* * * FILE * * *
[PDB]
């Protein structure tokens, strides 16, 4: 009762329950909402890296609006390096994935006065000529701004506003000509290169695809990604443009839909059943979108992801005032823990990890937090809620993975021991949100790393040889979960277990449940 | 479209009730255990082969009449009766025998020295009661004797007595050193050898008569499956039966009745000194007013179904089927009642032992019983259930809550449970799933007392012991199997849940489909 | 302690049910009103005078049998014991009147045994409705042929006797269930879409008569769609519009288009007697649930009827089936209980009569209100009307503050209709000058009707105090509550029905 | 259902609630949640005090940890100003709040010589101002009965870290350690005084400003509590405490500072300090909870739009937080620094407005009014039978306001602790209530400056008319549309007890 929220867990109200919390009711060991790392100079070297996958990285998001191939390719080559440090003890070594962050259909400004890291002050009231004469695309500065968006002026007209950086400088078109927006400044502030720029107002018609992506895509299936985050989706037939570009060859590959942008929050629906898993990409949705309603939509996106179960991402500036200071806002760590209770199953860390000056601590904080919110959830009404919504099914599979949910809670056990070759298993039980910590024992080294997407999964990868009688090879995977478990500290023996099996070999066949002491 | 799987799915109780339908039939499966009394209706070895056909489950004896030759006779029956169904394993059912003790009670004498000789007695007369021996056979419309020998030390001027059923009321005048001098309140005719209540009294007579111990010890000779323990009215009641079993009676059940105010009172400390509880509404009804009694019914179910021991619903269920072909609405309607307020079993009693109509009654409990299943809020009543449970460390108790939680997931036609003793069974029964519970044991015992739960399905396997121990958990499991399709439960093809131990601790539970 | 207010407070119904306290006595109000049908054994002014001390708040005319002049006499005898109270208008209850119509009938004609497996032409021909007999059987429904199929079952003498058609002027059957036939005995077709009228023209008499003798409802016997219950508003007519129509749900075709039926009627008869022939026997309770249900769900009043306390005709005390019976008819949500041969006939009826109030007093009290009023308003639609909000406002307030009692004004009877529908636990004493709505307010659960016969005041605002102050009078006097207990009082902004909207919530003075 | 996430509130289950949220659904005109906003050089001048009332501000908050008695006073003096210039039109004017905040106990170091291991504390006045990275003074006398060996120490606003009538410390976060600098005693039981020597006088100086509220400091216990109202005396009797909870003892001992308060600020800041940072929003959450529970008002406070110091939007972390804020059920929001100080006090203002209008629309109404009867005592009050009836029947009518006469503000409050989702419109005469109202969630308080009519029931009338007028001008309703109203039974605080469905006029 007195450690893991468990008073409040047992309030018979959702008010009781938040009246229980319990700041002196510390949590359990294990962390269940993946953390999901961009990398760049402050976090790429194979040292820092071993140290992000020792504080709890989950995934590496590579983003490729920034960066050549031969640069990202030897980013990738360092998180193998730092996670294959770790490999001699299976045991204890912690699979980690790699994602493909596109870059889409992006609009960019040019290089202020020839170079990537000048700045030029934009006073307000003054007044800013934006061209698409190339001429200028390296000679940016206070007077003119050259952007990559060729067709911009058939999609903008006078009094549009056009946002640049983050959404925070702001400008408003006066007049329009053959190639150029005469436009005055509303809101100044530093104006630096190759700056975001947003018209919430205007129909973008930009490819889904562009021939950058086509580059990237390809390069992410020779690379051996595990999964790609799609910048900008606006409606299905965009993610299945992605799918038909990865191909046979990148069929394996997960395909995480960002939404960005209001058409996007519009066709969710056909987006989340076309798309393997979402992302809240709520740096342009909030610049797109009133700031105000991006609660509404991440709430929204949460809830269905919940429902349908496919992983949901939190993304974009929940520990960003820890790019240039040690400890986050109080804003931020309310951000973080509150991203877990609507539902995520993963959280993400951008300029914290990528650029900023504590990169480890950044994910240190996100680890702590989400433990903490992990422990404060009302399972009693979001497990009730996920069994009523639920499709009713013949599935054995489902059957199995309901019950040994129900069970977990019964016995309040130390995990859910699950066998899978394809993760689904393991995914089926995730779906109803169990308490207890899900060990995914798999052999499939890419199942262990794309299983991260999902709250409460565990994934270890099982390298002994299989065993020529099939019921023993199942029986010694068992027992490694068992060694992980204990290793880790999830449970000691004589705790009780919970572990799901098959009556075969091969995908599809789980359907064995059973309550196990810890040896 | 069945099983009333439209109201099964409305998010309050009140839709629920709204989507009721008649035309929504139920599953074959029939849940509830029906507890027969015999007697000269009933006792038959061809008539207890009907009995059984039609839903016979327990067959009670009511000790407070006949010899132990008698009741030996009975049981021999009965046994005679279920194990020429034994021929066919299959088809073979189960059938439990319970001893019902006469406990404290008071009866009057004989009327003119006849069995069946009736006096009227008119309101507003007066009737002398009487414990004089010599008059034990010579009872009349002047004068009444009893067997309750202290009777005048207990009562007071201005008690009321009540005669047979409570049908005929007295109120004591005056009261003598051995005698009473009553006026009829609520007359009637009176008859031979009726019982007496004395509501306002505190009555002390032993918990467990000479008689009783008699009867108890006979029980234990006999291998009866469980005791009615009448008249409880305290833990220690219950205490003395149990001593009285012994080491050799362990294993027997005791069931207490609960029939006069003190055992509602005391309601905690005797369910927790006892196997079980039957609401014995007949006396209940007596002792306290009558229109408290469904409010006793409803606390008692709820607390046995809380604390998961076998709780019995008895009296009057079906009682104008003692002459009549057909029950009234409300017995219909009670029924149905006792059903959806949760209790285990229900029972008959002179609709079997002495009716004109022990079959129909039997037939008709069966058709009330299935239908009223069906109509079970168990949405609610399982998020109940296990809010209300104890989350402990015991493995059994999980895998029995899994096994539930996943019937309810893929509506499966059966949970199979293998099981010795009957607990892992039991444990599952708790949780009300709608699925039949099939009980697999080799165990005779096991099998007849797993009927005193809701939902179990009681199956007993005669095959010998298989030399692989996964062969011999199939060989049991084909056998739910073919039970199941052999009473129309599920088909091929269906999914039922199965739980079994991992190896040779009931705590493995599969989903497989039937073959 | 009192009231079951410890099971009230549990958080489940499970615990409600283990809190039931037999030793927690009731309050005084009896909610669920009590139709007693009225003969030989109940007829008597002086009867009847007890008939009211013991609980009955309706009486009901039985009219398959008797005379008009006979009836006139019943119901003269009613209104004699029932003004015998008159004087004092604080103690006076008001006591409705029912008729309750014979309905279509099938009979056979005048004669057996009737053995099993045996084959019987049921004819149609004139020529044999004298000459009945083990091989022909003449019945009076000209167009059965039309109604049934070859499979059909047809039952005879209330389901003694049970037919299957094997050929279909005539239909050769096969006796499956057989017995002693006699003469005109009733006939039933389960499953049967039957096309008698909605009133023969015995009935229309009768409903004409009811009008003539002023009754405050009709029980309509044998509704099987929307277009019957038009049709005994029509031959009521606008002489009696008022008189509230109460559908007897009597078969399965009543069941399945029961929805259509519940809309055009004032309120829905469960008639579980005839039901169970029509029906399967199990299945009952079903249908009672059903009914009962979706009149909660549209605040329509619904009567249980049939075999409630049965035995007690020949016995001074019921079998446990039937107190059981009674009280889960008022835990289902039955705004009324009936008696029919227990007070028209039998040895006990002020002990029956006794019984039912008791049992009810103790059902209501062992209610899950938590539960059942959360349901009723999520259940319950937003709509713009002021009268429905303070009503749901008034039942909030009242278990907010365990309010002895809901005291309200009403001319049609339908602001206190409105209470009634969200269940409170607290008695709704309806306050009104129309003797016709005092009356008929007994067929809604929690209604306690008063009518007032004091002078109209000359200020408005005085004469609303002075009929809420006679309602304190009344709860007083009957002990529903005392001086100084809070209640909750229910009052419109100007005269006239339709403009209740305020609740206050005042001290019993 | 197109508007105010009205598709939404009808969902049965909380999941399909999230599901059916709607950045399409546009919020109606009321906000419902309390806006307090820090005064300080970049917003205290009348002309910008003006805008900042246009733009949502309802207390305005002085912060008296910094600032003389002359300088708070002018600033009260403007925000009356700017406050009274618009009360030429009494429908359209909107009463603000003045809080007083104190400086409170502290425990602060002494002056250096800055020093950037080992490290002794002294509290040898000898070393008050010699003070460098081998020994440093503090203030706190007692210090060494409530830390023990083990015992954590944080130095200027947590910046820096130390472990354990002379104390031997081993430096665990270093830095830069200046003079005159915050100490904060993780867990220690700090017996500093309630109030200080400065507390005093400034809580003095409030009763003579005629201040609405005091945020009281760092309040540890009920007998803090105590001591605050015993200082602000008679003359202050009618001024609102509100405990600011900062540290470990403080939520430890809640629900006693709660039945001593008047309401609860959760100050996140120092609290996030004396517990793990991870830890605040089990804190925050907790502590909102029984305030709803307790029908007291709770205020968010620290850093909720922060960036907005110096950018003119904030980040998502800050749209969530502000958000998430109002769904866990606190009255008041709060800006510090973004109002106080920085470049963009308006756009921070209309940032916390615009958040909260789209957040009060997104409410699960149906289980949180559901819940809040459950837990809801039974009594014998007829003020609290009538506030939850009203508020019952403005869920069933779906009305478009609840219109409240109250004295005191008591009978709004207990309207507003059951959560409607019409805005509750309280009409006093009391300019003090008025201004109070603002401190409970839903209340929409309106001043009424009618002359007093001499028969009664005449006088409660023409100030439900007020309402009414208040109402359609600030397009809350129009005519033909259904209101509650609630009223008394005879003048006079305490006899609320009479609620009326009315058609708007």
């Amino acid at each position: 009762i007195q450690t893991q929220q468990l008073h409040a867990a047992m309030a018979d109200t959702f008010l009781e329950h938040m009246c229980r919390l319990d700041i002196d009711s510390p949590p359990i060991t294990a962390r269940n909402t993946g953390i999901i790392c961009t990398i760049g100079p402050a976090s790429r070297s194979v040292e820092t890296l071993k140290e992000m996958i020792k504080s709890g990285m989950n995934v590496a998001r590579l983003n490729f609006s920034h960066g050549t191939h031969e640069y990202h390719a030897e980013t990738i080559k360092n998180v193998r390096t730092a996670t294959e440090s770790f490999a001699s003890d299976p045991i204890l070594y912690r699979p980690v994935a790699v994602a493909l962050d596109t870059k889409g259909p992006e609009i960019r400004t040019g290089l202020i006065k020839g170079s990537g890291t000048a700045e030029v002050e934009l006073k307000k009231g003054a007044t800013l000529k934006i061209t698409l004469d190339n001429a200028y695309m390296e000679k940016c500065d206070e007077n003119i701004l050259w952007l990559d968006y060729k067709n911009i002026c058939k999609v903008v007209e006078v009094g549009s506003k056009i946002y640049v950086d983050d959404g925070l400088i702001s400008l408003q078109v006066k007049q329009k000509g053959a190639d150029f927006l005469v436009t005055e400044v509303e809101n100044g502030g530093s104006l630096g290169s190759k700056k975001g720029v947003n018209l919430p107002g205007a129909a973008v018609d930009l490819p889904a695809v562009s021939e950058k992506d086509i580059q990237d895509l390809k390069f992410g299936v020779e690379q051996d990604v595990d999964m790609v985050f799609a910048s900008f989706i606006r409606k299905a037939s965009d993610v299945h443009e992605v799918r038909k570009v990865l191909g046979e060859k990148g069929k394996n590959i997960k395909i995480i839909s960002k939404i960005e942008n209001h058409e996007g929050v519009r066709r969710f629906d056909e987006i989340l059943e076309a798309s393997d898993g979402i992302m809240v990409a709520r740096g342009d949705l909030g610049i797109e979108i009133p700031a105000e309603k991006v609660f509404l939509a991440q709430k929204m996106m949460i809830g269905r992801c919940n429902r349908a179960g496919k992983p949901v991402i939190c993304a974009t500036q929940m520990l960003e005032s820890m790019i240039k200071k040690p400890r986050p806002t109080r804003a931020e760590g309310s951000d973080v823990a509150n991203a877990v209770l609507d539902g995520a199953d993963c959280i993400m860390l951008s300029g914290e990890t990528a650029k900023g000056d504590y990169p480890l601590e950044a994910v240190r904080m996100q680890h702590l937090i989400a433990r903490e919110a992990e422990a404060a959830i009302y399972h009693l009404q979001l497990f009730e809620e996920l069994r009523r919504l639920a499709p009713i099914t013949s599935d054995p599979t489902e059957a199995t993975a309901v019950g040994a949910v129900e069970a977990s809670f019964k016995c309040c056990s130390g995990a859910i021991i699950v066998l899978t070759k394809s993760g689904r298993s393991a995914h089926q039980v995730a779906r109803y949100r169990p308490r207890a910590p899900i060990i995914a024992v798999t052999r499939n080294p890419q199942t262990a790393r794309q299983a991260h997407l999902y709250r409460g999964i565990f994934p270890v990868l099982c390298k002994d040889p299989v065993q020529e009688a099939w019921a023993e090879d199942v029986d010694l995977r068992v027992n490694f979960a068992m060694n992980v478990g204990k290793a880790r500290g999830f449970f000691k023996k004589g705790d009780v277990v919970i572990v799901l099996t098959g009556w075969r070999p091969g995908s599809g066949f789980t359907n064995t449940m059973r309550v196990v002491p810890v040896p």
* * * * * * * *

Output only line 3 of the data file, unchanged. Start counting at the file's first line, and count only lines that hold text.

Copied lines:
């Amino acid at each position: 009762i007195q450690t893991q929220q468990l008073h409040a867990a047992m309030a018979d109200t959702f008010l009781e329950h938040m009246c229980r919390l319990d700041i002196d009711s510390p949590p359990i060991t294990a962390r269940n909402t993946g953390i999901i790392c961009t990398i760049g100079p402050a976090s790429r070297s194979v040292e820092t890296l071993k140290e992000m996958i020792k504080s709890g990285m989950n995934v590496a998001r590579l983003n490729f609006s920034h960066g050549t191939h031969e640069y990202h390719a030897e980013t990738i080559k360092n998180v193998r390096t730092a996670t294959e440090s770790f490999a001699s003890d299976p045991i204890l070594y912690r699979p980690v994935a790699v994602a493909l962050d596109t870059k889409g259909p992006e609009i960019r400004t040019g290089l202020i006065k020839g170079s990537g890291t000048a700045e030029v002050e934009l006073k307000k009231g003054a007044t800013l000529k934006i061209t698409l004469d190339n001429a200028y695309m390296e000679k940016c500065d206070e007077n003119i701004l050259w952007l990559d968006y060729k067709n911009i002026c058939k999609v903008v007209e006078v009094g549009s506003k056009i946002y640049v950086d983050d959404g925070l400088i702001s400008l408003q078109v006066k007049q329009k000509g053959a190639d150029f927006l005469v436009t005055e400044v509303e809101n100044g502030g530093s104006l630096g290169s190759k700056k975001g720029v947003n018209l919430p107002g205007a129909a973008v018609d930009l490819p889904a695809v562009s021939e950058k992506d086509i580059q990237d895509l390809k390069f992410g299936v020779e690379q051996d990604v595990d999964m790609v985050f799609a910048s900008f989706i606006r409606k299905a037939s965009d993610v299945h443009e992605v799918r038909k570009v990865l191909g046979e060859k990148g069929k394996n590959i997960k395909i995480i839909s960002k939404i960005e942008n209001h058409e996007g929050v519009r066709r969710f629906d056909e987006i989340l059943e076309a798309s393997d898993g979402i992302m809240v990409a709520r740096g342009d949705l909030g610049i797109e979108i009133p700031a105000e309603k991006v609660f509404l939509a991440q709430k929204m996106m949460i809830g269905r992801c919940n429902r349908a179960g496919k992983p949901v991402i939190c993304a974009t500036q929940m520990l960003e005032s820890m790019i240039k200071k040690p400890r986050p806002t109080r804003a931020e760590g309310s951000d973080v823990a509150n991203a877990v209770l609507d539902g995520a199953d993963c959280i993400m860390l951008s300029g914290e990890t990528a650029k900023g000056d504590y990169p480890l601590e950044a994910v240190r904080m996100q680890h702590l937090i989400a433990r903490e919110a992990e422990a404060a959830i009302y399972h009693l009404q979001l497990f009730e809620e996920l069994r009523r919504l639920a499709p009713i099914t013949s599935d054995p599979t489902e059957a199995t993975a309901v019950g040994a949910v129900e069970a977990s809670f019964k016995c309040c056990s130390g995990a859910i021991i699950v066998l899978t070759k394809s993760g689904r298993s393991a995914h089926q039980v995730a779906r109803y949100r169990p308490r207890a910590p899900i060990i995914a024992v798999t052999r499939n080294p890419q199942t262990a790393r794309q299983a991260h997407l999902y709250r409460g999964i565990f994934p270890v990868l099982c390298k002994d040889p299989v065993q020529e009688a099939w019921a023993e090879d199942v029986d010694l995977r068992v027992n490694f979960a068992m060694n992980v478990g204990k290793a880790r500290g999830f449970f000691k023996k004589g705790d009780v277990v919970i572990v799901l099996t098959g009556w075969r070999p091969g995908s599809g066949f789980t359907n064995t449940m059973r309550v196990v002491p810890v040896p």